EU agreement on Corporate Sustainability Reporting Directive
This will apply to large companies employing 250+ employees and listed SMEs. The main outcomes of the final agreement are that companies will be allowed to conduct sustainability reporting at group level, thus exempting subsidiary undertakings from direct reporting obligations when they are included in the consolidated management report. Reporting must be certified by an accredited independent auditor or certifier. In terms of timeline, as from 2024 the CSRD will apply to companies already subject to the NFRD (500+ employees), as from 2025 to all large companies, and as from 2026 to listed SMEs.
The CSRD will require companies to report on the following topics:
Environmental factors: (i) climate change mitigation including greenhouse gas emissions; (ii) climate change adaptation; (iii) water and marine resources; (iv) resource use and circular economy; (v) pollution; (vi) biodiversity and ecosystems.
Social and human rights factors: (i) equal treatment and opportunities for all, including gender equality and equal pay for work of equal value, training and skills development, the employment and inclusion of people with disabilities, measures against violence and harassment in the workplace, and diversity; (ii) working conditions, including secure employment, working time, adequate wages, social dialogue, freedom of association, existence of work councils, collective bargaining, including the rate of workers covered by collective agreements, the information, consultation and participation rights of workers, work-life balance and health and safety; (iii) respect for the human rights, fundamental freedoms, democratic principles and standards established in the International Bill of Human Rights and other core UN human rights conventions, including the UN Convention on Persons with Disabilities, the UN Declaration on the Rights of Indigenous Peoples, the International Labour Organization’s Declaration on Fundamental Principles and Rights at Work and the ILO fundamental conventions, the European Convention of Human Rights, the revised European Social Charter, and the Charter of Fundamental Rights of the European Union.
Governance factors: (i) the role of the undertaking’s administrative, management and supervisory bodies with regard to sustainability matters, and their composition, and their expertise and skills to fulfil this role or access to such expertise and skills; (ii) a the main features of the undertaking’s internal control and risk management systems, in relation to the sustainability reporting process; (iii) business ethics and corporate culture, including anti-corruption and anti-bribery, the protection of whistle-blowers and animal welfare; (iv) engagement of the undertaking to exert its political influence, including its lobbying activities; (v) the management and quality of relationships with customers, suppliers and communities affected by the activities of the undertaking, including payment practices, especially with regard to late payment to SMEs; (vi) the main features of the undertaking’s internal control and risk management systems, in relation to the sustainability reporting and decision-making process.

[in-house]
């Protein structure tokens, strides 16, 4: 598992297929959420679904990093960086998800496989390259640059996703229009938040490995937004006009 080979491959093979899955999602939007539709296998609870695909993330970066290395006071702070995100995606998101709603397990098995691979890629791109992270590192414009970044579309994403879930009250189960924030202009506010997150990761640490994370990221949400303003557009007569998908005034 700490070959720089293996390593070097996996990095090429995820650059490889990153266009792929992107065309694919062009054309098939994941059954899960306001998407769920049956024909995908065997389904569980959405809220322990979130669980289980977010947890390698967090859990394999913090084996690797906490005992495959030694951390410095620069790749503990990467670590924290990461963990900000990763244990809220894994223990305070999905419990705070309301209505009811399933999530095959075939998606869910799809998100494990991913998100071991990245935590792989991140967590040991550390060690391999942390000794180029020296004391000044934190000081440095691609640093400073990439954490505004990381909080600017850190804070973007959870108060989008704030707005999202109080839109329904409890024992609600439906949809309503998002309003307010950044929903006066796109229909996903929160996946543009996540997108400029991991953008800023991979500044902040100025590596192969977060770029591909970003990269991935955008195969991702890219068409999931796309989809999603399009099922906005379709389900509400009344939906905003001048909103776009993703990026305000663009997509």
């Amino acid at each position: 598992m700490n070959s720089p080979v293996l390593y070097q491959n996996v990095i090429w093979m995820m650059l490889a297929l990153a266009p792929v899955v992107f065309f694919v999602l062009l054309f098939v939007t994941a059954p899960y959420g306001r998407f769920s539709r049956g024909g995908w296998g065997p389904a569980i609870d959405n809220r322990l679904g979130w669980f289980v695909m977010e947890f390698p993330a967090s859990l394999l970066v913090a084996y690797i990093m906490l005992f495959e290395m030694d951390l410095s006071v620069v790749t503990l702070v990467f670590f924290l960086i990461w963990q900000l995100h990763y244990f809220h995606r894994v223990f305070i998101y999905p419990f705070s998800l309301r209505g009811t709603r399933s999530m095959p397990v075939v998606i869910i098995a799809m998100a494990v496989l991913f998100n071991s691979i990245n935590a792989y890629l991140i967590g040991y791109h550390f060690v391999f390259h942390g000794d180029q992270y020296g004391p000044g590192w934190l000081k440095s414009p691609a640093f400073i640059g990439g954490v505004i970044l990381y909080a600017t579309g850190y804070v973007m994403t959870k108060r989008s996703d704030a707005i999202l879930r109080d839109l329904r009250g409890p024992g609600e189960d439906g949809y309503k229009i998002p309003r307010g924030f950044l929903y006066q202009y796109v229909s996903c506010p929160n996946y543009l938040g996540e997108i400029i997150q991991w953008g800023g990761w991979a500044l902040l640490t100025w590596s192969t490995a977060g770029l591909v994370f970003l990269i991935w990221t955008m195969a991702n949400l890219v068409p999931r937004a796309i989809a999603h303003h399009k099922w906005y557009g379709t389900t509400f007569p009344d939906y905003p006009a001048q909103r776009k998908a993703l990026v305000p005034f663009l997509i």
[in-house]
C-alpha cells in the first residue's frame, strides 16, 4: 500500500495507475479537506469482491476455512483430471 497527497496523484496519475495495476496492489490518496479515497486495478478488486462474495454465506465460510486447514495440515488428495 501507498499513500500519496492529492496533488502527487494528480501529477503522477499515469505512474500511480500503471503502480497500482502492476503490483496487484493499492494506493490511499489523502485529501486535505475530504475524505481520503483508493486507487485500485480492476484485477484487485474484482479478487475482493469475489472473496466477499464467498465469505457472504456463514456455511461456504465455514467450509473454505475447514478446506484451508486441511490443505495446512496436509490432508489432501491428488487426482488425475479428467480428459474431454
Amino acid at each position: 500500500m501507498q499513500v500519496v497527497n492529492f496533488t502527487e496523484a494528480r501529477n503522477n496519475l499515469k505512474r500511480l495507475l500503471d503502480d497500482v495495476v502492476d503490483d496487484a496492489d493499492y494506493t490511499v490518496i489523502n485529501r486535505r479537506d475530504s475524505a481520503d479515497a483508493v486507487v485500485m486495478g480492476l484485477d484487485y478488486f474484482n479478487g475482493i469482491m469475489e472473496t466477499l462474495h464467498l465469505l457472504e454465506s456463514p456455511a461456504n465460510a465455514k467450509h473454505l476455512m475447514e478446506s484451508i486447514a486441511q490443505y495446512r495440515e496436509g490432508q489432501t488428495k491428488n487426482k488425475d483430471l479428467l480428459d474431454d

EU agreement on Gender Balance on Boards
Member States will have the possibility to propose compliance with the Directive through either at least 40% of non-executive director posts or 33% of all director posts occupied by the under-represented sex. The criteria must be met by 30 June 2026. This Directive will apply to Listed companies in the EU.
For more information, visit here.
EU agreement on Single Window Environment for Customs
Parliament and Council reached an agreement on an EU Single Window for Customs, aiming to digitalise and streamline trade procedures. Under the “EU Single Window Environment for Customs” proposal, businesses and traders will be able to provide customs and non-customs data required for goods clearance and to complete the formalities in one single portal in a given member state, thereby reducing duplication, time and costs. With the EU Single Window, customs and other authorities could automatically verify that the goods in question comply with EU requirements and that the necessary formalities have been completed, thus allowing for a fully coordinated approach to goods clearance and a clearer overview at EU level of the goods that are entering or leaving the EU. This means that manual documentary controls to verify certain non-customs formalities will no longer be necessary. Guarantees to ensure that the systems are designed and interconnected with high levels of cyber security and protection of personal data were also included.
For more information, visit here.
EU – New Zealand Trade Agreement
The EU and New Zealand have concluded negotiations for a Trade Agreement. The deal includes sustainability commitments, including respect of the Paris Climate Agreement and core labour rights.
For more information or to submit your feedback, contact the Malta Business Bureau’s Brussels Office on firstname.lastname@example.org